Recipe, photography & styling by Tanya Zouev.
I’m a real chip and dip kinda gal, in fact it’s one of my downfalls. I attribute the old chip ‘n’ dip routine I love so dearly to the extra few kilos I carry on my butt. The urge to do so usually hits around 4pm, when I’m hungry but it’s too early for dinner. So out comes chip, dip, cheese and crackers and away I go. If it’s a Friday I’ll include wine but never on a Monday. That’s too soon after the weekend.
(Pic: vintage Chip & Dip set, as you can see the phenomenon of chip ‘n’ dip has been around for some time. Photograph courtesy Etsy seller Junkytown Vintage.)
As much as I love dips, I am not a huge fan of commercially made ones. Give me a beautiful handmade artisan dip and I’m yours, but I find the commercial ones usually loaded with more ingredients than they should contain. So some time ago I taught myself to make quite a large variety of them so I wouldn’t have to rely on shop bought ones. It’s really very easy to make your own dips when you have enthusiasm, a bit of time and imagination. I guarantee you they will always taste better and be cheaper than paying a few dollars for a tiny container which is gone in just a few scoops with your standard sized cracker.
This dip was inspired by the many rather pricey salmon dips and patés you see kicking around gourmet food shops. I mean they seem rather tasty and all but when you look closely at the ingredients you see that they actually contain very little fish and lots of “nature identical” flavours and food colouring. Food colouring? You mean to tell me there is so little salmon in this you have to colour it pink?? Puhleease.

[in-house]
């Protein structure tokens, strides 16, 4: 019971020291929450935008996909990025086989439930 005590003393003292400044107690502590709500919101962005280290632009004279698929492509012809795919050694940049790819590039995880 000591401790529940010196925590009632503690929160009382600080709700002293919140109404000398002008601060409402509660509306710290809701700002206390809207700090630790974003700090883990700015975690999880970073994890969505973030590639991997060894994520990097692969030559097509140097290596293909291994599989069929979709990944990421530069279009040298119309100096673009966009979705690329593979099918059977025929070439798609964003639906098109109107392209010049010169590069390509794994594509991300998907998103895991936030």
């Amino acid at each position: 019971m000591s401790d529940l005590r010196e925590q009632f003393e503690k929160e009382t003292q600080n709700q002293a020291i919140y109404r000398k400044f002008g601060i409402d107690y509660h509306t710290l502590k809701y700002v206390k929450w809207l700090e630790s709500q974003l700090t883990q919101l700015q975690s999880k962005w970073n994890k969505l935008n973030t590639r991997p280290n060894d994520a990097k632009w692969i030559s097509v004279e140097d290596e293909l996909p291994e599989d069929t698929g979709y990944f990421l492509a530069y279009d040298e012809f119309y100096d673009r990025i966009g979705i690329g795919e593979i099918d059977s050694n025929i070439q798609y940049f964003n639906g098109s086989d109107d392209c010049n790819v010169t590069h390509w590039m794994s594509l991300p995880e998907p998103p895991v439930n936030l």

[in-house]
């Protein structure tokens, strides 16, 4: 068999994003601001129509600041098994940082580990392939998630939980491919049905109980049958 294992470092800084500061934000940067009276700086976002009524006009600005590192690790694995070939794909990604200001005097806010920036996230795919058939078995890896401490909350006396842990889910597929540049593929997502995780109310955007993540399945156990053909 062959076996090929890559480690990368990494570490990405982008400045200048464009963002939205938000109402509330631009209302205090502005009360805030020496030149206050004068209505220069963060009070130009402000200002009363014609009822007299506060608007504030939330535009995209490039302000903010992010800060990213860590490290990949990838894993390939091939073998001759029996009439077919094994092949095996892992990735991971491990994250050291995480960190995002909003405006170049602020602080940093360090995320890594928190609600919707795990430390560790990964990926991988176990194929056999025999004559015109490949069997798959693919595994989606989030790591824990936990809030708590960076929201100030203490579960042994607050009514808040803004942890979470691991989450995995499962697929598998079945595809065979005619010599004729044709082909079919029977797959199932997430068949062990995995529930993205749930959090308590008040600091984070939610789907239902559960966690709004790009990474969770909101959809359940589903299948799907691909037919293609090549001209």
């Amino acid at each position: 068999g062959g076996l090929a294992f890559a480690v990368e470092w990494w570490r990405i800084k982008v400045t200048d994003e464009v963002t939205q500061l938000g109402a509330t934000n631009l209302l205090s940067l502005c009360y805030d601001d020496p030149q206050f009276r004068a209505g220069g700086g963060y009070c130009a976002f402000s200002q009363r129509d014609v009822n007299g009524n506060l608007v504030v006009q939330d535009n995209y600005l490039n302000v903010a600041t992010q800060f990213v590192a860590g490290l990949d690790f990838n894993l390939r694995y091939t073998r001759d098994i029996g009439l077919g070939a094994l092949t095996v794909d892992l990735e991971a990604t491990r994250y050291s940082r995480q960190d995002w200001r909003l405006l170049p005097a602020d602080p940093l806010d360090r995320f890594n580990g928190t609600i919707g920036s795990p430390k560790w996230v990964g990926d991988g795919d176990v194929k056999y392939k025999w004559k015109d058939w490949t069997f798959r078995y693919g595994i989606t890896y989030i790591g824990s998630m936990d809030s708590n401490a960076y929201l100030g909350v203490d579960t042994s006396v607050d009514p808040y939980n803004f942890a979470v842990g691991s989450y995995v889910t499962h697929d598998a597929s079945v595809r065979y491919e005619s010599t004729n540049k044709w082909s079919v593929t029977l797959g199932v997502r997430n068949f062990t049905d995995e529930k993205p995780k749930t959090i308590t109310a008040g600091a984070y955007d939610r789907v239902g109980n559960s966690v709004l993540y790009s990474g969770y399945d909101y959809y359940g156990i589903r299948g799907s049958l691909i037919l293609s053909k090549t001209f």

So in protest against the commercial concoctions, my version contains lots of salmon, which is complimented by the subtle dill, lemon and horseradish flavours. The recipe also works beautifully with smoked trout. The dip is awesome with crackers and equally wonderful with pieces of dark rye bread (or with sourdough bread if wheat is your thing). Best of all, it’s super easy to make and is always a welcome addition to any chip ‘n’ dip spread.
150 grams (approx 5 ounces) smoked salmon
100 grams (approx 3.5 ounces) cream cheese such as Philadelphia
1/3 cup Greek yoghurt
juice of half a lemon
1/2 small French eschallot or 1 fat spring (green) onion
2 teaspoons fresh dill chopped finely (I love dill so I’ve been known to put up to one tablespoon in)
1 teaspoon horseradish (the shop-bought type in a jar is great)
1/2 teaspoon agave nectar or sugar (this is to balance out the acidity of the yoghurt and lemon juice)
cracked black pepper
*note there is no need to add salt to this recipe as the smoked salmon is already salty.
1. Place all ingredients into the bowl of a food processor and process until smooth. Chill for at least half an hour before serving for the flavours to develop.
That’s all. Now go forth and chip ‘n’ dip!!
Photography & styling notes:
I thought I hit the jackpot when I found the beautiful hand-made green plate. The background fabric is a piece of scrap I found at Vinnie’s (it actually has ducks printed on the reverse!) and the vintage pottery bowl and knife are from my local Vinnie’s too. The knife came in an original vintage box from the 1970’s very much from the same era as the above pictured Chip & Dip set, and I loved the cool turned wooden handles. Maybe not something I’d use day to day but it made a great prop.